Your bedroom should be a calming place without clutter, or anything that isn’t related to sleep. No piles of paperwork or your laptop. No bright lights, unnecessary noise, or distracting very busy wallpaper patterns. As a temporary measure you could think about wearing earplugs if you need to, and an eye mask too. Your bedroom needs to be cool so your body temperature can drop slightly so you drift off to sleep easily.
Go to bed and get up at the same times every day
This includes the weekends. If you’re too stressed to sleep having a regular sleep pattern is excellent for your internal clock. It easily knows when to sleep and when to wake. Trying to stick to the same sleeping pattern as you did before this stressful time will mean the hormones needed to go to sleep are secreted at the right time, and this will help you go to sleep.
When you’re too stressed to sleep try not to resort to pills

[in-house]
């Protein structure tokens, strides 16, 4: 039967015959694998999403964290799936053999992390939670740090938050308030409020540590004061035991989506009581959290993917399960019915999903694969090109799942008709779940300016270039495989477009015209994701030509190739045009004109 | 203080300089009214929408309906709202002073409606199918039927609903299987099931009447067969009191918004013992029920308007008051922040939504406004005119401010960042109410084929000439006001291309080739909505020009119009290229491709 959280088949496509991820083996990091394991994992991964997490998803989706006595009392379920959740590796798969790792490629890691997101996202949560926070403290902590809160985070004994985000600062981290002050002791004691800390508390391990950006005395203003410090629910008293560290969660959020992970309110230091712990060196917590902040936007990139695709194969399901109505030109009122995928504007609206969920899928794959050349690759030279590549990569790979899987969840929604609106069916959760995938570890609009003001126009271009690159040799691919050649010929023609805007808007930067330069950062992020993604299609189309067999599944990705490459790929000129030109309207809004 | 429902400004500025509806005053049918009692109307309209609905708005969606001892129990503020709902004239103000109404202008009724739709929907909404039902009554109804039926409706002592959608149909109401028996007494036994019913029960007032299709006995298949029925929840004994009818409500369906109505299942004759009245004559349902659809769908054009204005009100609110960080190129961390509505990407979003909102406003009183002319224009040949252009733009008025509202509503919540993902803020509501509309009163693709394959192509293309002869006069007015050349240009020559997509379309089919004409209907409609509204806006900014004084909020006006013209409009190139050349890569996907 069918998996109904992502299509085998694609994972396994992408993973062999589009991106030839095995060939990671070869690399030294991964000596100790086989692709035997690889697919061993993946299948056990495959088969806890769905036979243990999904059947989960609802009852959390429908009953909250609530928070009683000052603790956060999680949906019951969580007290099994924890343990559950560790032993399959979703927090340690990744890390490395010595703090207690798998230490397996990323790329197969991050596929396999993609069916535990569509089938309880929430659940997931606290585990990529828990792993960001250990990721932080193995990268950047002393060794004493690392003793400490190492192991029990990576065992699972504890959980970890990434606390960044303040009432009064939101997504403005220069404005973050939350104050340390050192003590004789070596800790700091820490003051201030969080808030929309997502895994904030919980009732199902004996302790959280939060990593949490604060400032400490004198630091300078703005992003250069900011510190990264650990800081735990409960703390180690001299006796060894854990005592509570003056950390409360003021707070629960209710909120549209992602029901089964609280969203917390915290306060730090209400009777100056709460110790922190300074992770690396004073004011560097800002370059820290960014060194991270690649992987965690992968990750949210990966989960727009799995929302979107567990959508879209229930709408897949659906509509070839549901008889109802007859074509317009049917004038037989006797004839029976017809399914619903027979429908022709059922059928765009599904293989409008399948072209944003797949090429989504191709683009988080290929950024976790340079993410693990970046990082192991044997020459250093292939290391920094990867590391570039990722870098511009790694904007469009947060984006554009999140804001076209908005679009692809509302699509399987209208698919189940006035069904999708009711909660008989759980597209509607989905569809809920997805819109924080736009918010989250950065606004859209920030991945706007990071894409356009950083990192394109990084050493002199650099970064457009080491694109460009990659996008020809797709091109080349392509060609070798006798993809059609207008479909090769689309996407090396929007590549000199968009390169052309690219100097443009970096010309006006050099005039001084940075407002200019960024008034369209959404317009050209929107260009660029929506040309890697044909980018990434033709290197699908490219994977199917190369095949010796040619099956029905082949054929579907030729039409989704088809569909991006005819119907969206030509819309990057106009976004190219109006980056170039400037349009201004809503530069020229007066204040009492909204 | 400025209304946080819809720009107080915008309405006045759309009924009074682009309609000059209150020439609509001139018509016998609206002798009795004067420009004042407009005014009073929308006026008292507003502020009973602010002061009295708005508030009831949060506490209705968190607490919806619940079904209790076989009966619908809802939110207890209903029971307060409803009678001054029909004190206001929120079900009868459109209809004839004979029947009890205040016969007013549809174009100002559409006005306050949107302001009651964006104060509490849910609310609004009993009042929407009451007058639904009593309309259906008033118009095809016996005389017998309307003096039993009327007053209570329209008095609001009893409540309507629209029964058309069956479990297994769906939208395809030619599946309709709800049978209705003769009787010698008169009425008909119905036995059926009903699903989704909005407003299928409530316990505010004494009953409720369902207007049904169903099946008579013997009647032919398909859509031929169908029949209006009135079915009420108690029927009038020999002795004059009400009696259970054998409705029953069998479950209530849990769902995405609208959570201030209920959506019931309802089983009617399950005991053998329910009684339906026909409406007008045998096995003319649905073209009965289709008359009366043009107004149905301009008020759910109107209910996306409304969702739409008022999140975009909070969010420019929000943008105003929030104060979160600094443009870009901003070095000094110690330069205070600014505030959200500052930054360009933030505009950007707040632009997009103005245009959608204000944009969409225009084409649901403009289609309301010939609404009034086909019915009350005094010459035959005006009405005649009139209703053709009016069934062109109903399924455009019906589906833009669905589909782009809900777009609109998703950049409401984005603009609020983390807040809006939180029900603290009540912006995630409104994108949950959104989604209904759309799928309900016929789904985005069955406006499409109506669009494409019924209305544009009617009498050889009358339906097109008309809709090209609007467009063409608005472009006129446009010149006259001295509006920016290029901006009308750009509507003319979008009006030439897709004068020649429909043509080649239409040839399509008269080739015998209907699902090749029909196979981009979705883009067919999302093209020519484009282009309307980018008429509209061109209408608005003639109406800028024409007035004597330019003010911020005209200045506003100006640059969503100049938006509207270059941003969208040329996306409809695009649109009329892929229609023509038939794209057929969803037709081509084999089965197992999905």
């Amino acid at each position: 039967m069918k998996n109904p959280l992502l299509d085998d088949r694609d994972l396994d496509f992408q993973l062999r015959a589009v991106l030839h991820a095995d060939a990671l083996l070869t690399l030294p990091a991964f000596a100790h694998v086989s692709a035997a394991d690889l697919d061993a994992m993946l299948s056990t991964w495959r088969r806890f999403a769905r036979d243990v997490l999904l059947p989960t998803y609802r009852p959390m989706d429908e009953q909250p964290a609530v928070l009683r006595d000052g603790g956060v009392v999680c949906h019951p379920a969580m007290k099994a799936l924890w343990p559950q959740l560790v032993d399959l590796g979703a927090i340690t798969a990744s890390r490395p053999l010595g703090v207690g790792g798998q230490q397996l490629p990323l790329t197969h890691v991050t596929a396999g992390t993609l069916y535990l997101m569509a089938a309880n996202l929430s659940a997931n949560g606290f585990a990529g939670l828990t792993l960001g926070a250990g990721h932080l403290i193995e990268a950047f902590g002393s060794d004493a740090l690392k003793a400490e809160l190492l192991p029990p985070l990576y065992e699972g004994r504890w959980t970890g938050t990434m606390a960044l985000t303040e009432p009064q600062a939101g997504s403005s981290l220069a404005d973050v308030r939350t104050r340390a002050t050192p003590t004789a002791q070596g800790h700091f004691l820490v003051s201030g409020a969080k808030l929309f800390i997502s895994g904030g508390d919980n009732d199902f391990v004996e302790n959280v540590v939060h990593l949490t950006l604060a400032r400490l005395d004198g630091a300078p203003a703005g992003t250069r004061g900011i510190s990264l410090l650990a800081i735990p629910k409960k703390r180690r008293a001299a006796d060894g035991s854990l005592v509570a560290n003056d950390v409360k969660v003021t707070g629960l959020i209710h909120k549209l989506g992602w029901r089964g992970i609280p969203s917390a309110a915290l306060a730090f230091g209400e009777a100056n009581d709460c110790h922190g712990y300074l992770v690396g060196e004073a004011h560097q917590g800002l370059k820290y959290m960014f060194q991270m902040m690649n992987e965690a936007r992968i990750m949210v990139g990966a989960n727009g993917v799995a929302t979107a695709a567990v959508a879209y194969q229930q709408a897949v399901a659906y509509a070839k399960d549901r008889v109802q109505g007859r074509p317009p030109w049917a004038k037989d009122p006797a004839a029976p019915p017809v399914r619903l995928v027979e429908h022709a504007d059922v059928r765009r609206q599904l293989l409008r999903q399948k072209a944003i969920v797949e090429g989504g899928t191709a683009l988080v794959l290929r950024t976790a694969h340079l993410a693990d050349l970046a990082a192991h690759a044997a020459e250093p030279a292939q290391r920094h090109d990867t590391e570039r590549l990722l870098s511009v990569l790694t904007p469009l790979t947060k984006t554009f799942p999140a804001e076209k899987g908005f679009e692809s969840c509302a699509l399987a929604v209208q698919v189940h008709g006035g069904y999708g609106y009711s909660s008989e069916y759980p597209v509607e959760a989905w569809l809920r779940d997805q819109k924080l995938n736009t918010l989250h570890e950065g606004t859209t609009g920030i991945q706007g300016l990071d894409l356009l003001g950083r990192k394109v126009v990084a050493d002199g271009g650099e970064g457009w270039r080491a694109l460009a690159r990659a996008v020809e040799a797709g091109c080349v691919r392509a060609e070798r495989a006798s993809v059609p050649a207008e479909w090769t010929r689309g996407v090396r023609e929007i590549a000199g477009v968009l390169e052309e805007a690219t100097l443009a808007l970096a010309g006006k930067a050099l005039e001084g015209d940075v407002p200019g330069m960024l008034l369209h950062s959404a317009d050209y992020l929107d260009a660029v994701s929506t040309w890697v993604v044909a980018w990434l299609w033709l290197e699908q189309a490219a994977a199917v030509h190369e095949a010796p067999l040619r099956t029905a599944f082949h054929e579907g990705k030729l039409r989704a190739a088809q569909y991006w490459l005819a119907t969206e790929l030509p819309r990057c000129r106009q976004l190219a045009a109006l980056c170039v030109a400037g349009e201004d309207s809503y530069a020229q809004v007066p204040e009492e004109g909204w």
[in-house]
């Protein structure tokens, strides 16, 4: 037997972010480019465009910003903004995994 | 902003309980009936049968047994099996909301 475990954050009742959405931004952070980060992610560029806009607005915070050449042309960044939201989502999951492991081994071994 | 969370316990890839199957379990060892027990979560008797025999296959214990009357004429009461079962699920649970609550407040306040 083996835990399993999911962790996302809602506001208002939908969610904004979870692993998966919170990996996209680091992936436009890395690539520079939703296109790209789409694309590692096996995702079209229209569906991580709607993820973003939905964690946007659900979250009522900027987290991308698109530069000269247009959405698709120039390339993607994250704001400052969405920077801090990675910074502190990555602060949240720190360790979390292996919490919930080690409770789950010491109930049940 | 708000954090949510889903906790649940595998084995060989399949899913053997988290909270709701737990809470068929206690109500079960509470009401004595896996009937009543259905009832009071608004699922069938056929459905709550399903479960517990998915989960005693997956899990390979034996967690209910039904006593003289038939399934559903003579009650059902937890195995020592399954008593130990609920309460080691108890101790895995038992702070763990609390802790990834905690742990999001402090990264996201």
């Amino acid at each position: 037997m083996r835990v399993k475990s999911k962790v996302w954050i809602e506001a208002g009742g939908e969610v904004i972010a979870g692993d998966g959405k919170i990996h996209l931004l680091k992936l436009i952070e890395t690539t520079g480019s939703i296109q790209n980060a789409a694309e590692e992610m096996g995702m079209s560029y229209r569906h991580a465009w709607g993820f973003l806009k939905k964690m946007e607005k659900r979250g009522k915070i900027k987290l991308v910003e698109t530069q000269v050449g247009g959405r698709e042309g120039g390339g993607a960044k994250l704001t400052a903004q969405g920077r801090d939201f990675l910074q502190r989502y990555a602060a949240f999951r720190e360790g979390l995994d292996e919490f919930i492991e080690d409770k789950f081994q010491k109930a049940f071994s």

Try to get to sleep naturally. Sleeping pills, however natural they are, including melatonin pills, can leave you feeling more groggy and tired when you wake up than when you went to sleep. Which is the opposite of how you want to feel and can add to your stress levels.
And the last thing that can help you sleep… have sex
The hormones that are released during sex not only reduce stress but also make you sleepy. Oxytocin lowers the stress-related hormone cortisol and prolactin, which is released when you orgasm, makes you feel relaxed and sleepy. And if you’re alone? Throw a party for one.
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Photo by whoislimos on Unsplash